The markets finally put together a winning week on Wall Street. Stocks were up last week for the first time in 2015. Sure, the gains were limited thanks to the 141-point drop in the Dow industrials on Friday, but were able to hold on to the benefits of the 320-point rally on Thursday. Most of the economic news was good last week, including evidence of growing consumer confidence. This week will be dominated by the two-day meeting of the Fed starting tomorrow and Wednesday. At 11 a.m. Pacific, the Fed will issue an official statement on the economy, interest rates and inflation. It will be most interesting to see how the Yellen gang will react to the deep decline in oil and gas prices. The focus will likely be on the "core" rate of inflation, minus food and energy. Terms such as "transitory" are often used by the Fed in commenting on big changes up or down in energy prices.

It’s a good news and bad news story. A new report shows technology salaries and bonuses are rising in San Diego and other regions as the population of skilled workers continues to shrink.

The news of a massive stimulus program by the European Central Bank led to a big rally on Wall Street yesterday. Just as many people credit the Fed's quantitative easing efforts over the past few years for the recording-setting rally in stocks, the same logic is being applied to the move by the ECB. By cutting interest rates it enhances the attractiveness of stocks. Whether this is a one-day rally or if it sticks around for a while, only time will tell. The Dow industrials gained 260 points and, based on the Thursday rally across the major indexes, the markets are now flat for the first three weeks of 2015.

No big bump for stocks from the ECB. As expected, the European Central Bank this morning announced a massive economic stimulus program patterned after the quantitative easing by the U.S. Federal Reserve Board. It will launch a large bond-buying program and drive down interest rates in order to avoid a Great Recession in the region. Investors seemed unfazed by the move but could see some eventual benefits. "U.S. securities are expected to be the ultimate winners as lower European interest rates push additional foreign investors toward our shores in search of higher yielding fixed income and increased economic growth expectations," said Sam Stovall of S&P Capital IQ.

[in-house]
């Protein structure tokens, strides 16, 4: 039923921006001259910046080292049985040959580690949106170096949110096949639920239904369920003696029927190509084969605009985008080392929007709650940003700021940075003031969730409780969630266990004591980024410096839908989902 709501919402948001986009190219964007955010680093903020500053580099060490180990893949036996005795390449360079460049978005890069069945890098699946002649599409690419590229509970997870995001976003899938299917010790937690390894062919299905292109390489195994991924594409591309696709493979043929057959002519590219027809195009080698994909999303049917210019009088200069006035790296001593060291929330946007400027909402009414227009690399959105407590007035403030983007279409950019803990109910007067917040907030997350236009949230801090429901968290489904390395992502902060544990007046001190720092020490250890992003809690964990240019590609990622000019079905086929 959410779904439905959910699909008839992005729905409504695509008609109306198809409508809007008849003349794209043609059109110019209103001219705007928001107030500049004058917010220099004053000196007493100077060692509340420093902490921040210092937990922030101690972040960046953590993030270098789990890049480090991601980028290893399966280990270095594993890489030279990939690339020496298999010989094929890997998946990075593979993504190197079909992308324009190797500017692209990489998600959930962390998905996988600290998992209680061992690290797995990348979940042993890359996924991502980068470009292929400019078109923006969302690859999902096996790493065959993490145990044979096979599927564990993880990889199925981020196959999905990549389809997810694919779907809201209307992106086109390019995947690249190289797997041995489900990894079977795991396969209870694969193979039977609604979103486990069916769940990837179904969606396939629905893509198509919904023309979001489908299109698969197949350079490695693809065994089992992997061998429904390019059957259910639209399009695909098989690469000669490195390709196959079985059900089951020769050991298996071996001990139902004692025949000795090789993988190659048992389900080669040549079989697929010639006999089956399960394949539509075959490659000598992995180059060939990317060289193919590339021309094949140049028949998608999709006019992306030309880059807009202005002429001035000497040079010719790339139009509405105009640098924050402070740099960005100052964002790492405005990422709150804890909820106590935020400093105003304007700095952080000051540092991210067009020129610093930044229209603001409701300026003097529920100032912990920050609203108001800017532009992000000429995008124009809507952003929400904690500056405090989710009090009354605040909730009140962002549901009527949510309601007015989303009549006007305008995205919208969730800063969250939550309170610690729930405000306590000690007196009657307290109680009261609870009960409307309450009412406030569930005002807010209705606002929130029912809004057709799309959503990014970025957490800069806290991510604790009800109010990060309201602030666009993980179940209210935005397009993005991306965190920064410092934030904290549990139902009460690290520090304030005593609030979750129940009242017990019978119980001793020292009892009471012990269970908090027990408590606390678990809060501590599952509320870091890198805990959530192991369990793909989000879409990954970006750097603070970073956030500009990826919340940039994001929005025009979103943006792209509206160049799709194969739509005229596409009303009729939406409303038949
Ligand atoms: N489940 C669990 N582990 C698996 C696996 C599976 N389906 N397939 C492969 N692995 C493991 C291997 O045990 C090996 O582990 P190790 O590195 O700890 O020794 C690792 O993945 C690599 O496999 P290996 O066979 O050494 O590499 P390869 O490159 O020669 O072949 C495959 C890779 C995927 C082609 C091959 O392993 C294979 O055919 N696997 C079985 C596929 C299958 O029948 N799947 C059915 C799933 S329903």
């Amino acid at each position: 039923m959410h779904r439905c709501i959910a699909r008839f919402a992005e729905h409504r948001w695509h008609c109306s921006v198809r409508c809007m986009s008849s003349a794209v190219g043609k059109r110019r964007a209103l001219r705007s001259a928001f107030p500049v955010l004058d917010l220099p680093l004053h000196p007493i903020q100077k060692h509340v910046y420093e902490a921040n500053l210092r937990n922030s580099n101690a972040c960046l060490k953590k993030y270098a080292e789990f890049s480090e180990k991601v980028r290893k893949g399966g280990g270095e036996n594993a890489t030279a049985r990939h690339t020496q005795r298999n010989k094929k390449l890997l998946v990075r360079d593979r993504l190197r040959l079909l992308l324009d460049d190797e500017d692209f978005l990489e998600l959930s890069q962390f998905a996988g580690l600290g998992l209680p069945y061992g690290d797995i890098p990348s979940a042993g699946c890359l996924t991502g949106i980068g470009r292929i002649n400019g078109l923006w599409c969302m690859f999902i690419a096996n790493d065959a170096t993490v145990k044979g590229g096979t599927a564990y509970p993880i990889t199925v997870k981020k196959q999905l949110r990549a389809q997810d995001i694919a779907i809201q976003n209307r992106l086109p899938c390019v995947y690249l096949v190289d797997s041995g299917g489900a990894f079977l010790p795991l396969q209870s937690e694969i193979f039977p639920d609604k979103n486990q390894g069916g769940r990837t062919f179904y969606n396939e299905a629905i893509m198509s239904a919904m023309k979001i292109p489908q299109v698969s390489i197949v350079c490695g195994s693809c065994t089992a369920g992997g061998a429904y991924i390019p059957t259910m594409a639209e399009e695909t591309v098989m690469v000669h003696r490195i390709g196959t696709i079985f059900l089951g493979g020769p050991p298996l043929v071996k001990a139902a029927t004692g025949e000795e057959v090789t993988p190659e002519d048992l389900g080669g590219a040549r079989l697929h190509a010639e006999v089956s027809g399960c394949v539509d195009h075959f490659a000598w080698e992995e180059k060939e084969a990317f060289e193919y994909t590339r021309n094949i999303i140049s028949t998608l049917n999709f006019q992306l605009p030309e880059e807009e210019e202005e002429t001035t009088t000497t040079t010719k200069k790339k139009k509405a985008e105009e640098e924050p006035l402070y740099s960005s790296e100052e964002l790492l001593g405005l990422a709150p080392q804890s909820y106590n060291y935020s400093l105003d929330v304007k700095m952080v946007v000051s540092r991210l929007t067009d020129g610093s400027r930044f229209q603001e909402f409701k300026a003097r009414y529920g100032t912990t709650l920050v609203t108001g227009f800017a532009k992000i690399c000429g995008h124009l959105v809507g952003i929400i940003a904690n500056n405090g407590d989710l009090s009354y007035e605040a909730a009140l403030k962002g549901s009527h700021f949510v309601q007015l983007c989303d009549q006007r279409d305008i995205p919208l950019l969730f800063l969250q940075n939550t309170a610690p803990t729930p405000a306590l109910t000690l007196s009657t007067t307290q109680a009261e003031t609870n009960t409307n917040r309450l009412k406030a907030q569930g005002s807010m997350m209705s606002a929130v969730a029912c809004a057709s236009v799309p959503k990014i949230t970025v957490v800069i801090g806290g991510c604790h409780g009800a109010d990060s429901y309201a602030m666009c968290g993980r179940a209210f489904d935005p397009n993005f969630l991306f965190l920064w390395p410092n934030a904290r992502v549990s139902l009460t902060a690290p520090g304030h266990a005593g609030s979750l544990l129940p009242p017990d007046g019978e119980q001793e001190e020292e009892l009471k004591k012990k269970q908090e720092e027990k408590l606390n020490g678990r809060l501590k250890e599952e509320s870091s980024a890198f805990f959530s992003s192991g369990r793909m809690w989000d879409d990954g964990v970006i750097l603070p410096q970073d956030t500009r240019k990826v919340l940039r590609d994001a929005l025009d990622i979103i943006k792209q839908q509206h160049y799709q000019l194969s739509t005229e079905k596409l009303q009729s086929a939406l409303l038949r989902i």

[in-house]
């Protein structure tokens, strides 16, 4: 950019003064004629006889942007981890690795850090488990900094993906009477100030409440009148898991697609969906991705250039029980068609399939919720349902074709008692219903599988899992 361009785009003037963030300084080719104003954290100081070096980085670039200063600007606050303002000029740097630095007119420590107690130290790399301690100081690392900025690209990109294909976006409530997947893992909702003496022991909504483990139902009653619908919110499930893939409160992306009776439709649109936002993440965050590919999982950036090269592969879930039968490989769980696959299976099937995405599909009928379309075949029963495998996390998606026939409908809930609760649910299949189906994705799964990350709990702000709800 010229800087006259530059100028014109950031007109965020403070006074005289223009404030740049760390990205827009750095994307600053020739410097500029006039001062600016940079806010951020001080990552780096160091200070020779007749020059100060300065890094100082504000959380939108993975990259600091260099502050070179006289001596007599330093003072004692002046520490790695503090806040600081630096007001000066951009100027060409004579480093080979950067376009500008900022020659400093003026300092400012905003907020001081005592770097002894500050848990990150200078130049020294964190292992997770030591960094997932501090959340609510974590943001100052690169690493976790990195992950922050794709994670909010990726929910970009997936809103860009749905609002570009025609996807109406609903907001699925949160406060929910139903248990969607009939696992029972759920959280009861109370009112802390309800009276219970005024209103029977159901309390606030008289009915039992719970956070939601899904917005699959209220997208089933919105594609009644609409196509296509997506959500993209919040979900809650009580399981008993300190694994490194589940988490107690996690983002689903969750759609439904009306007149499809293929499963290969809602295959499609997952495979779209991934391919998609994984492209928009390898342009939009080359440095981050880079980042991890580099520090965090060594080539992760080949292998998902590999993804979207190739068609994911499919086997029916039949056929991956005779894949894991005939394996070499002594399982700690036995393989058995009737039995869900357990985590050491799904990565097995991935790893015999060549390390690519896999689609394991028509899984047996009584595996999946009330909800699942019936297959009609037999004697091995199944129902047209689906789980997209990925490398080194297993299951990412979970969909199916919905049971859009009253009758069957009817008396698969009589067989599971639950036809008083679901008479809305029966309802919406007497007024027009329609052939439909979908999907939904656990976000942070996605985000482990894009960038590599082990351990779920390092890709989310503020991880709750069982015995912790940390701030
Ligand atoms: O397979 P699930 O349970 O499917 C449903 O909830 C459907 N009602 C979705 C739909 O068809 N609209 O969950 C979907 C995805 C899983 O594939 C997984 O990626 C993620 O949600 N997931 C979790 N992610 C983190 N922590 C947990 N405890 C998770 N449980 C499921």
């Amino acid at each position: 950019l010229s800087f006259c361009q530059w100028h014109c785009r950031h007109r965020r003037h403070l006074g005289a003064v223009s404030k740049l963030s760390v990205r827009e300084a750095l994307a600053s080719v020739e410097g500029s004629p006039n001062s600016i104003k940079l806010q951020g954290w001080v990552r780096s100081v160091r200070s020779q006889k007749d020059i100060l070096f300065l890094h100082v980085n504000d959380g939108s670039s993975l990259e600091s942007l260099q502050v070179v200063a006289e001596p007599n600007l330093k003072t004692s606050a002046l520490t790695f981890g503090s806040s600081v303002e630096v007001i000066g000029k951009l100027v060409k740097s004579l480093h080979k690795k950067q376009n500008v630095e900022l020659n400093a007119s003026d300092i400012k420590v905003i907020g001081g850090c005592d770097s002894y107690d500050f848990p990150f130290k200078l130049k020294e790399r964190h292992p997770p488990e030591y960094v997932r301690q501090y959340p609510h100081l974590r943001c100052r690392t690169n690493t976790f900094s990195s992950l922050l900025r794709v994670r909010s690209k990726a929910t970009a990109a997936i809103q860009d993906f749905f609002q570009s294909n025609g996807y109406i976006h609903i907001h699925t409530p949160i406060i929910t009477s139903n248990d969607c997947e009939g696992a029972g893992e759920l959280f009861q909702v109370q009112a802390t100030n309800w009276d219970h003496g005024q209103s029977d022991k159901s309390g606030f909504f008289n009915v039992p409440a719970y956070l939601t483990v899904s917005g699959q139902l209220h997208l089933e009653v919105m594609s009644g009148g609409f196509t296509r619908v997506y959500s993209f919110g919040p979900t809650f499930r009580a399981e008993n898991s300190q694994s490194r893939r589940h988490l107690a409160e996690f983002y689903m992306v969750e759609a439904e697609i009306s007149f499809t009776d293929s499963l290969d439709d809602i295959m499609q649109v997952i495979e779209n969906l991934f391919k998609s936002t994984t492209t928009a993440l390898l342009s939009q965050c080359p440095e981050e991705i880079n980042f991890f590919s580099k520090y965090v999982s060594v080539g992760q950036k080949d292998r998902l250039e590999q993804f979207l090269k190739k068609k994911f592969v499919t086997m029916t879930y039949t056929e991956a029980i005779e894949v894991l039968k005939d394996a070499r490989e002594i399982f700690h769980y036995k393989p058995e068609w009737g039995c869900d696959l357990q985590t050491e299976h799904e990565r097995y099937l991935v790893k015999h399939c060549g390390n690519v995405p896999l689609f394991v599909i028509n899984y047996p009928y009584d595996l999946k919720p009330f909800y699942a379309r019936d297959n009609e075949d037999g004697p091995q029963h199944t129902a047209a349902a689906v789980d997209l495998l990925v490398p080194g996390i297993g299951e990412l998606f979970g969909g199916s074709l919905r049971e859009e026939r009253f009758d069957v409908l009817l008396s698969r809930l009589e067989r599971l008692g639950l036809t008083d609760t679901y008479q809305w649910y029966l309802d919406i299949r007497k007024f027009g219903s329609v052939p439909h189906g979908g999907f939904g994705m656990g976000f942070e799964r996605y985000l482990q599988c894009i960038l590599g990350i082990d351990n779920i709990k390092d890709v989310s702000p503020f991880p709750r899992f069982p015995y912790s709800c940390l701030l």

The state of the stock market. To be sure, the last few years have treated stock investors extremely well. The Dow industrials have been up for six years in a row but entered 2015 with increased volatility. Is that bad news? "A pickup in the frequency of seismic activity may help scientists, but not investors, possibly reconfirming that market timing is still more an art than a science. However, if the recent past is any indication of the future, extremely low volatility is a better predictor of future market declines than an increase in volatility. What's more, extreme spikes in intraday volatility are more likely to signal that investors get prepared to buy rather than bail," said Sam Stovall of S&P Capital IQ.

Back to work. The markets reopen today following yesterday's observance of the Martin Luther King Jr. holiday. We went into the weekend with a solid gain of 190 points for the Dow industrials, snapping a five-session losing streak. It is a bit unusual for the markets to rally on a Friday going into a holiday because of the global uncertainties influencing the markets, especially the recent terrorist tensions.

More George Chamberlin Columns
Subscribe Today!